9. We support research that investigates the methods, mechanisms, and outcomes of chiropractic care for the benefit of patients, and the translation of research outcomes into clinical practice.
And if it turns out to be to the detriment of the patient? It seems to me that you seem to know the result of the research before you started it. That does not bode well for its reliability.
10. We believe that chiropractors are important members of a patient’s healthcare team and that interprofessional approaches best facilitate optimum outcomes.
Of course you do believe that. Why don’t you show us some evidence that your belief is true?
11. We believe that chiropractors should be responsible public health advocates to improve the wellbeing of the communities they serve.
Of course you do believe that. But, in fact, many chiropractors are actively undermining the most important public health measure, vaccination.
12. We celebrate individual and professional diversity and equality of opportunity and represent these values throughout our Board and committees.
What you should be celebrating is critical assessment of all chiropractic concepts. This is the only way to make progress and safeguard the interests of the patient.
13. We believe that patients have a fundamental right to ethical, professional care and the protection of enforceable regulation in upholding good conduct and practice.
The truth is that many chiropractors violate medical ethics on a daily basis, for instance, by not obtaining fully informed consent.
14. We serve the global profession by promoting collaboration between and amongst organizations and individuals who support the vision, mission, values and objectives of the WFC.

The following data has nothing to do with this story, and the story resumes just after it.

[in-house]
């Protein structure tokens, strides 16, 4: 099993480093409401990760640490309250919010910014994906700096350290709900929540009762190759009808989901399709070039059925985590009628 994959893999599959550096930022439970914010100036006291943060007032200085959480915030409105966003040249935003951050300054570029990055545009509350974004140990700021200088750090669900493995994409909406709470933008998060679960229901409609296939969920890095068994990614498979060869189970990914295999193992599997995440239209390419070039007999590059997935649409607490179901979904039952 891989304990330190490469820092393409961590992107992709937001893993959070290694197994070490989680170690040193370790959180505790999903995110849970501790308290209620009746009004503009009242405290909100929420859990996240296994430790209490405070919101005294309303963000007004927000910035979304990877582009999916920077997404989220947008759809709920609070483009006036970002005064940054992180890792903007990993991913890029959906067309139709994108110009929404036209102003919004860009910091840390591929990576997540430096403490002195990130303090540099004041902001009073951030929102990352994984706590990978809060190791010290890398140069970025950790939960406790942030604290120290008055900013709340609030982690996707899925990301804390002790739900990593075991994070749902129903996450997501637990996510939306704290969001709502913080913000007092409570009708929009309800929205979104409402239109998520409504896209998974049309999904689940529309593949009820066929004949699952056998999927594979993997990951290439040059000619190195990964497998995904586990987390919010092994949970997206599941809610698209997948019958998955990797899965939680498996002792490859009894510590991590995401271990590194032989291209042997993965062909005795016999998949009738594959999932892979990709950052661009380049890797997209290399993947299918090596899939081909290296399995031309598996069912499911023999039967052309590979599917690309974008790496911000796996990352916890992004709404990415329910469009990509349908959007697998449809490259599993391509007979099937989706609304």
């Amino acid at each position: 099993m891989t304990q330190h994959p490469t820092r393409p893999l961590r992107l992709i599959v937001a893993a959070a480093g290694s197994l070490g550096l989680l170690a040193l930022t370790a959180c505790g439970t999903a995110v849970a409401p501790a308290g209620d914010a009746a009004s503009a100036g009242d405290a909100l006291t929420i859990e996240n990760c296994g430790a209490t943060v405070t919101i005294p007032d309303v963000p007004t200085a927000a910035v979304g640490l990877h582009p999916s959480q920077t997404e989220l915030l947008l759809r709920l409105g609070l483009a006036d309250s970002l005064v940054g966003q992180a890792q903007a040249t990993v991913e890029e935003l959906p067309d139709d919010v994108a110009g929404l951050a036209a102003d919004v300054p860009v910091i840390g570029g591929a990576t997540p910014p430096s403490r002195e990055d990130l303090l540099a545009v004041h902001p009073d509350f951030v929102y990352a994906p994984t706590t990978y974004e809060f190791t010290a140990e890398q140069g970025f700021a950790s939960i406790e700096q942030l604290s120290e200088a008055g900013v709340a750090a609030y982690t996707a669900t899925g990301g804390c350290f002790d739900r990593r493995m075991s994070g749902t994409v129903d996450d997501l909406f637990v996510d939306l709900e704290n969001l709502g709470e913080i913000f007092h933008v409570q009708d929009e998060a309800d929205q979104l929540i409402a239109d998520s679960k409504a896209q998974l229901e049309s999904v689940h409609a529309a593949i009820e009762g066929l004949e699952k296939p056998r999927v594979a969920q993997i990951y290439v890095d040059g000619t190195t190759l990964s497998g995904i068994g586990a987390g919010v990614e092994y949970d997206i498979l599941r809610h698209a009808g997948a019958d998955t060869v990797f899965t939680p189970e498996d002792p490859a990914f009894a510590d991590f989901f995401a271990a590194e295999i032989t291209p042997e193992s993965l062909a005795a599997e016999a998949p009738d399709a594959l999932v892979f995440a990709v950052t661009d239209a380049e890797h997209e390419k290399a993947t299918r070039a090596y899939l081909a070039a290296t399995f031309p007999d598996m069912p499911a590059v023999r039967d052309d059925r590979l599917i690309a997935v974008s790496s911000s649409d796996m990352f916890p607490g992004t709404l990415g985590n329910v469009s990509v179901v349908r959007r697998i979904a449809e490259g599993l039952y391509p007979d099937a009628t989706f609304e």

Yes, those who support your vision, mission, values and objectives are your friends; those who dare criticising them are your enemies. It seems far from you to realise that criticism generates progress, perhaps not for the WFC, but for the patient.
15. We support high standards of chiropractic education that empower graduates to serve their patients and communities as high value, trusted health professionals.
For instance, by educating students to become anti-vaxxers or by teaching them obsolete concepts such as adjustment of subluxation?
16. We believe in nurturing, supporting, mentoring and empowering students and early career chiropractors.
You are surpassing yourself in the formulation of platitudes.
17. We are committed to the delivery of congresses and events that inspire, challenge, educate, inform and grow the profession through respectful discourse and positive professional development.
You are surpassing yourself in the formulation of platitudes.
18. We believe in continuously improving our understanding of the biomechanical, neurophysiological, psychosocial and general health effects of chiropractic care.